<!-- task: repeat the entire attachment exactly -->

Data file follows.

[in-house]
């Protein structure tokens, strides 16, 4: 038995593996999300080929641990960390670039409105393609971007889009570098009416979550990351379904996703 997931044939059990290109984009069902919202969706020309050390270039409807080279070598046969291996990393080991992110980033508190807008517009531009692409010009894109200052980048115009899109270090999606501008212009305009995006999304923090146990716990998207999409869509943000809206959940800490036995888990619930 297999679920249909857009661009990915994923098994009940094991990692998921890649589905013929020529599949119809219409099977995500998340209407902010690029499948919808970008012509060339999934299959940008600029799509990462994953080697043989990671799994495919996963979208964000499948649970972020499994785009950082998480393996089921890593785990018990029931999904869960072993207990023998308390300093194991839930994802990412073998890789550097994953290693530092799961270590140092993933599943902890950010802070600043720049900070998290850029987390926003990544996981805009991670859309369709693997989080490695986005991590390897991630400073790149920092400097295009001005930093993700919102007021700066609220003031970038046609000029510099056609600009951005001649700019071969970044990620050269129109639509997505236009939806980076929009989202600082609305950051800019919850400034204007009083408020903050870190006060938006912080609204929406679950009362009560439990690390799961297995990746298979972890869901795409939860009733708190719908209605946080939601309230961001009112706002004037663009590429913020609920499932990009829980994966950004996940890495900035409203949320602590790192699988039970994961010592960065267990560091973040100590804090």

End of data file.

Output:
[in-house]
């Protein structure tokens, strides 16, 4: 038995593996999300080929641990960390670039409105393609971007889009570098009416979550990351379904996703 997931044939059990290109984009069902919202969706020309050390270039409807080279070598046969291996990393080991992110980033508190807008517009531009692409010009894109200052980048115009899109270090999606501008212009305009995006999304923090146990716990998207999409869509943000809206959940800490036995888990619930 297999679920249909857009661009990915994923098994009940094991990692998921890649589905013929020529599949119809219409099977995500998340209407902010690029499948919808970008012509060339999934299959940008600029799509990462994953080697043989990671799994495919996963979208964000499948649970972020499994785009950082998480393996089921890593785990018990029931999904869960072993207990023998308390300093194991839930994802990412073998890789550097994953290693530092799961270590140092993933599943902890950010802070600043720049900070998290850029987390926003990544996981805009991670859309369709693997989080490695986005991590390897991630400073790149920092400097295009001005930093993700919102007021700066609220003031970038046609000029510099056609600009951005001649700019071969970044990620050269129109639509997505236009939806980076929009989202600082609305950051800019919850400034204007009083408020903050870190006060938006912080609204929406679950009362009560439990690390799961297995990746298979972890869901795409939860009733708190719908209605946080939601309230961001009112706002004037663009590429913020609920499932990009829980994966950004996940890495900035409203949320602590790192699988039970994961010592960065267990560091973040100590804090």